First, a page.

This weekend s'daughter Shelby will be leaving us to spend some time with her mom before she heads to her semester in Norway. I am so excited for her, but I imagine -- after all the excitement of the past month -- it's going to be really quiet here next week.

I am sad, and I am glad.

Maybe I'll use the extra quiet time to start planning our next big vacation. HA!

Tuesday, January 12, 2010

A Poem for Tuesday

While I continue to try to put things back in some sort of order, here's a poem about laundry.

Sock Eater
by Betsy Rosenthal

On laundry days
my mother says
the dryer is a crook.

It’s all because
a sock is gone—
the one the dryer took.

I tell my mom she shouldn’t
let the dryer
see us eat.

It’s sure to munch a sock or two
because it craves a treat.

From: Rosenthal, Betsy R. 2004. My House is Singing. Illus. by Margaret Chodos-Irvine. San Diego: Harcourt.

Monday, January 11, 2010

Report from under the pile of suitcases

Hello, dear friends and loved ones! We are home! I don't really have time or energy to visit today I am . . . (ouch, oh! Stubbed my toe on that suitcase) . . . overwhelmed by trying to get my house in order. I don't really think it's all going to happen today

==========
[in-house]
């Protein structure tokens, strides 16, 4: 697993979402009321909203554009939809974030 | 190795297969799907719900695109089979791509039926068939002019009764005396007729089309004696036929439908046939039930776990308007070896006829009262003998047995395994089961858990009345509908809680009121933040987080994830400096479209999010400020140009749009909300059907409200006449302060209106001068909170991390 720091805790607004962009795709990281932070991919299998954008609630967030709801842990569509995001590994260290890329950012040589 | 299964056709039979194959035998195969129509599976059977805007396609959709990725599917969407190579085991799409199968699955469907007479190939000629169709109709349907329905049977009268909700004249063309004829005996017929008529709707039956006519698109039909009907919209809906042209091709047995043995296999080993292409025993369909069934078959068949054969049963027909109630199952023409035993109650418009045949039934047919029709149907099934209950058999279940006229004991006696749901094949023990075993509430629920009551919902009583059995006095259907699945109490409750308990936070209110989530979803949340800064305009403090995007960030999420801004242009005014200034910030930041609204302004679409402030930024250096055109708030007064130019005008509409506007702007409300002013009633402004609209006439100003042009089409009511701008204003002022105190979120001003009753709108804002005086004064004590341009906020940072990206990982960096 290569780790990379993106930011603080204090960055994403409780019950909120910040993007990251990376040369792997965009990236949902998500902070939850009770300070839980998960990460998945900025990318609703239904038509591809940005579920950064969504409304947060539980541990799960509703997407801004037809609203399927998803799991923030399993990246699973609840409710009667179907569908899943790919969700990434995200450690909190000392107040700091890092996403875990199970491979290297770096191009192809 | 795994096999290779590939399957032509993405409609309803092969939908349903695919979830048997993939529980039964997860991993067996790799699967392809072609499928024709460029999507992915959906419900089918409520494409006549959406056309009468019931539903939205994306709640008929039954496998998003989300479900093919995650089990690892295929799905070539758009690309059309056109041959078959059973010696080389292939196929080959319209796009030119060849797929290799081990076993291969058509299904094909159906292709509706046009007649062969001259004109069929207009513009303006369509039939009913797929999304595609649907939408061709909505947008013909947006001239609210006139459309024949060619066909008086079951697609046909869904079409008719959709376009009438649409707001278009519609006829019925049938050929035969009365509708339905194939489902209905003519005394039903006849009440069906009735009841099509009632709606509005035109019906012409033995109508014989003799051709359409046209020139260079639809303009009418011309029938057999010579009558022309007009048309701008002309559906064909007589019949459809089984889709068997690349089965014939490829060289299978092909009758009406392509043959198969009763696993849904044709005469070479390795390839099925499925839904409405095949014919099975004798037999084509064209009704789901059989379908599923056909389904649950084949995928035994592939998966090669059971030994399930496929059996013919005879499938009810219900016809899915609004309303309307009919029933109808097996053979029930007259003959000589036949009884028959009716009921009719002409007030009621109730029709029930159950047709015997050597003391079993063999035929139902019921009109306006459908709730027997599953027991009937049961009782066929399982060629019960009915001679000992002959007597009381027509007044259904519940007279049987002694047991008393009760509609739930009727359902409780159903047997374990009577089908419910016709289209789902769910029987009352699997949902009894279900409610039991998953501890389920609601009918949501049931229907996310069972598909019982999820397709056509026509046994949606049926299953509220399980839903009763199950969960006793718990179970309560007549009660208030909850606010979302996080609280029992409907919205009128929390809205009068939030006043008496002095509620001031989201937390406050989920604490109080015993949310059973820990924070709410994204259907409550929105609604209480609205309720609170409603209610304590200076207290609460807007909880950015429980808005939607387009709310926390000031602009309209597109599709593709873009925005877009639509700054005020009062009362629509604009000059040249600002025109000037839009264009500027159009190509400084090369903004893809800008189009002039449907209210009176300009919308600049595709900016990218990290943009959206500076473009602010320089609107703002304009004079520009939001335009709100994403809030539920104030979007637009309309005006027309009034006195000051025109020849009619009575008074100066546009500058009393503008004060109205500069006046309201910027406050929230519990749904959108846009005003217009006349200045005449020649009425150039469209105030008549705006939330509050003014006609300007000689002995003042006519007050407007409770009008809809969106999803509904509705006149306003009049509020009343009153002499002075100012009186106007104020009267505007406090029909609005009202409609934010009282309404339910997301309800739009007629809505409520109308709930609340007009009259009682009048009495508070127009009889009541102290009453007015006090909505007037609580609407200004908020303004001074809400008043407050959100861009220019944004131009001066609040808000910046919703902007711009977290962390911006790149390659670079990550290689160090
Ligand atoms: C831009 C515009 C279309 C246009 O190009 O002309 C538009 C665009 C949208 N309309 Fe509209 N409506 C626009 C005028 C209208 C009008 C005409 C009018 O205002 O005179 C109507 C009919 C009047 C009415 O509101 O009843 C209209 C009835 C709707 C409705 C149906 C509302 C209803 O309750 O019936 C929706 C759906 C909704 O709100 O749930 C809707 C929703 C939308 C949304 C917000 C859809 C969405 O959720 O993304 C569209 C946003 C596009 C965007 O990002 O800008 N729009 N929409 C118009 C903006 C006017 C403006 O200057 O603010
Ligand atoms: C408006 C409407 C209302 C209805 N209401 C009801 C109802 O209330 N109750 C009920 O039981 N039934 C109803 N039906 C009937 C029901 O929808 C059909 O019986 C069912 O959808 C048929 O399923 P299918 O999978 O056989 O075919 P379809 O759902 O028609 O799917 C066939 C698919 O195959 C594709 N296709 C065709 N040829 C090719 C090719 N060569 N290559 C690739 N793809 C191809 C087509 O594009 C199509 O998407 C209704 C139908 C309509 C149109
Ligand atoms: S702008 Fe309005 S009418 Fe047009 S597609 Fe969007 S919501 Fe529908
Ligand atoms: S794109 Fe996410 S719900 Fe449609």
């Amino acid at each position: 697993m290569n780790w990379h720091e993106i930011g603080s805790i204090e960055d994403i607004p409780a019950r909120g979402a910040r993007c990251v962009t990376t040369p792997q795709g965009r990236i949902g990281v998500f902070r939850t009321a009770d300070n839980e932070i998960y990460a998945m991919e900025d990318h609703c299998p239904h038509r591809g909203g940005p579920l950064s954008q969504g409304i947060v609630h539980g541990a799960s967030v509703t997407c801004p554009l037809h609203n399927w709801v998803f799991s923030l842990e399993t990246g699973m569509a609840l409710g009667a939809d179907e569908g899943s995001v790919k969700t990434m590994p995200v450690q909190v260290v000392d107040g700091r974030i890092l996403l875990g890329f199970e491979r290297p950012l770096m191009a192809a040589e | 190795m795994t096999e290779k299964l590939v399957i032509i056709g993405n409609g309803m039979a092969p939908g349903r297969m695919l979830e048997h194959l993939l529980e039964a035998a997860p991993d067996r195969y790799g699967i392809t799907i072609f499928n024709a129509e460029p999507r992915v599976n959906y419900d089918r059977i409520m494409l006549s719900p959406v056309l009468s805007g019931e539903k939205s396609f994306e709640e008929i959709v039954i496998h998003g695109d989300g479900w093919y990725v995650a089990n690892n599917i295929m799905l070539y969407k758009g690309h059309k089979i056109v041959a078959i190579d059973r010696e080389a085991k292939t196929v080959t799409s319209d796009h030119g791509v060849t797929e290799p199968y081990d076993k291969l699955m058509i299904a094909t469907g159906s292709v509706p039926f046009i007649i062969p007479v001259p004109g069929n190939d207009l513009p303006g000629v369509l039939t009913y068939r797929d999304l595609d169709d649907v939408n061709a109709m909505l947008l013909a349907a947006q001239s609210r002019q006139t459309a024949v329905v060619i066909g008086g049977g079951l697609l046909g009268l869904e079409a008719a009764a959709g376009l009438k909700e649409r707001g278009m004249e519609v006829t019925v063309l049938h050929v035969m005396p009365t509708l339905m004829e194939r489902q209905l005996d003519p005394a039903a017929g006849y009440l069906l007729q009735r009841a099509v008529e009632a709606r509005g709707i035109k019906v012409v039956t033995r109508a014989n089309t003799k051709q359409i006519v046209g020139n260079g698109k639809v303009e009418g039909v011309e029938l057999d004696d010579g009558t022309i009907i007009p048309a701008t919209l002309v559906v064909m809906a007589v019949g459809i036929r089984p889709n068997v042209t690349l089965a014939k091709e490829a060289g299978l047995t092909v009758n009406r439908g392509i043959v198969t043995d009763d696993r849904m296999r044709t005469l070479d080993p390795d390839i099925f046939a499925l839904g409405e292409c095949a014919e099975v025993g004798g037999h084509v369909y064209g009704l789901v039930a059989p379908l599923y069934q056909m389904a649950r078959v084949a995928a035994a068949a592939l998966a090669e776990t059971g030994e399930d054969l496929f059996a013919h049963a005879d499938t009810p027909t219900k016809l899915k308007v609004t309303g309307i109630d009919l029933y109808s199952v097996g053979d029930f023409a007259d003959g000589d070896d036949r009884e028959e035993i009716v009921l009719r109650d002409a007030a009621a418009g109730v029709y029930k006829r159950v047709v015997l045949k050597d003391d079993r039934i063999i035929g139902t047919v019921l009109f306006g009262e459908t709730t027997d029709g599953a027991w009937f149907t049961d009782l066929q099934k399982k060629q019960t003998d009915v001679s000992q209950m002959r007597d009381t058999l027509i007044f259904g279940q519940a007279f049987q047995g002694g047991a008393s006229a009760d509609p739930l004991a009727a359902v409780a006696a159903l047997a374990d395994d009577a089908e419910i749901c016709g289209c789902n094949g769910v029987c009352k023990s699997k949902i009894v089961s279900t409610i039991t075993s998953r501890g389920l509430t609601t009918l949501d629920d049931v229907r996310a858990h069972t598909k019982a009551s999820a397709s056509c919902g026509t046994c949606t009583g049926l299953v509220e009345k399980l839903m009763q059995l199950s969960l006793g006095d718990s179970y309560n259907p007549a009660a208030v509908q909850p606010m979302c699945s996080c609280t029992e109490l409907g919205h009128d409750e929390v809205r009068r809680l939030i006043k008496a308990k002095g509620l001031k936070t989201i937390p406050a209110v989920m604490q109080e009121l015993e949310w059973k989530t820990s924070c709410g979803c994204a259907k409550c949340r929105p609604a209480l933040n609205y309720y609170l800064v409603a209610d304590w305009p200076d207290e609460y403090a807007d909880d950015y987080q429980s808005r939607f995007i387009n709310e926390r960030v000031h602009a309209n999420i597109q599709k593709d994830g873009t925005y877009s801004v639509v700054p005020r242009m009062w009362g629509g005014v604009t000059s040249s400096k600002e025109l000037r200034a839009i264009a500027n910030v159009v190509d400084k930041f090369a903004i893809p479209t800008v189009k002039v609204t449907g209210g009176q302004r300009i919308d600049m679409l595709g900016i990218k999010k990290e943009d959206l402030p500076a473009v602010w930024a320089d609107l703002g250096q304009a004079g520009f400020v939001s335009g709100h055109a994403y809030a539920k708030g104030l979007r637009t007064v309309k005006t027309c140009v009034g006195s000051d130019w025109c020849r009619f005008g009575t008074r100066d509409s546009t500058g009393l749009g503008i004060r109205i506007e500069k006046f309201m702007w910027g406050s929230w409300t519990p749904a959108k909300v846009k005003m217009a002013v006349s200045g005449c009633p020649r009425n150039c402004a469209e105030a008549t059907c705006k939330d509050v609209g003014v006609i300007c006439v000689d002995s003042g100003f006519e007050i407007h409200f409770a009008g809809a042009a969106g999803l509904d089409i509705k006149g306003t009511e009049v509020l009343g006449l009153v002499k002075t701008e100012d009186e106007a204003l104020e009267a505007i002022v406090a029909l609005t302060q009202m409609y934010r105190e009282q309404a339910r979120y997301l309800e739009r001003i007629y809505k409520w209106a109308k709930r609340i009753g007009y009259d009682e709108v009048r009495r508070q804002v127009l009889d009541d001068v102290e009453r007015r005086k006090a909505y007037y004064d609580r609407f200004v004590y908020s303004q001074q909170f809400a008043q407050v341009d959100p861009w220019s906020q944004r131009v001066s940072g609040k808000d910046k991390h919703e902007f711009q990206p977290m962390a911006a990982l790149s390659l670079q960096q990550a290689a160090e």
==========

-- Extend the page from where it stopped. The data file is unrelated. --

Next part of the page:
So anyway while I . . . could you just hand me baggie of smooshed granola bars and fish crackers? Thank you! . . . try to organize things up, enjoy a couple of photos from the trip.

Here I am with some friends.

Big Daddy and Shelby, the Middle Child.

Preschooler D and cupcake.
(Huh. You can read his shirt. Well, let's just pretend I have protected his name.)

Tuesday, January 5, 2010

Wherever we go, that's where the party's at.

So tonight the washing machine died with the clothes unrinsed, a toilet needed plunging and it's record-breaking-orange-juice-price-raising cold. Remember last week when I had to chose my attitude? Well, we're at that point again.

The first night when we stayed in La Crosse our poolside hotel room was actually, literally pool side. Maybe five feet. It was chlorine and moldy smelling. It only had double beds, so Shelby and Colin were in one, Preschooler D and Brent and I were in the other. It was a little too cozy. I said to Brent the next day, "A perfect night in the perfect hotel room? That's not a funny story. A poolside room actually pool side? That's a funny story."

So we press on with these quirky little vacation stories and counting the really fun times we are having together.

Preschooler D (PD) turned three yesterday at the Magic Kingdom. We started out with a character breakfast which means Mickey Mouse and Friends came to our table, brought a cupcake and sang a song. He was a little overwhelmed at the time, but when asked this morning what the best part of his day was PD said, "My cupcake."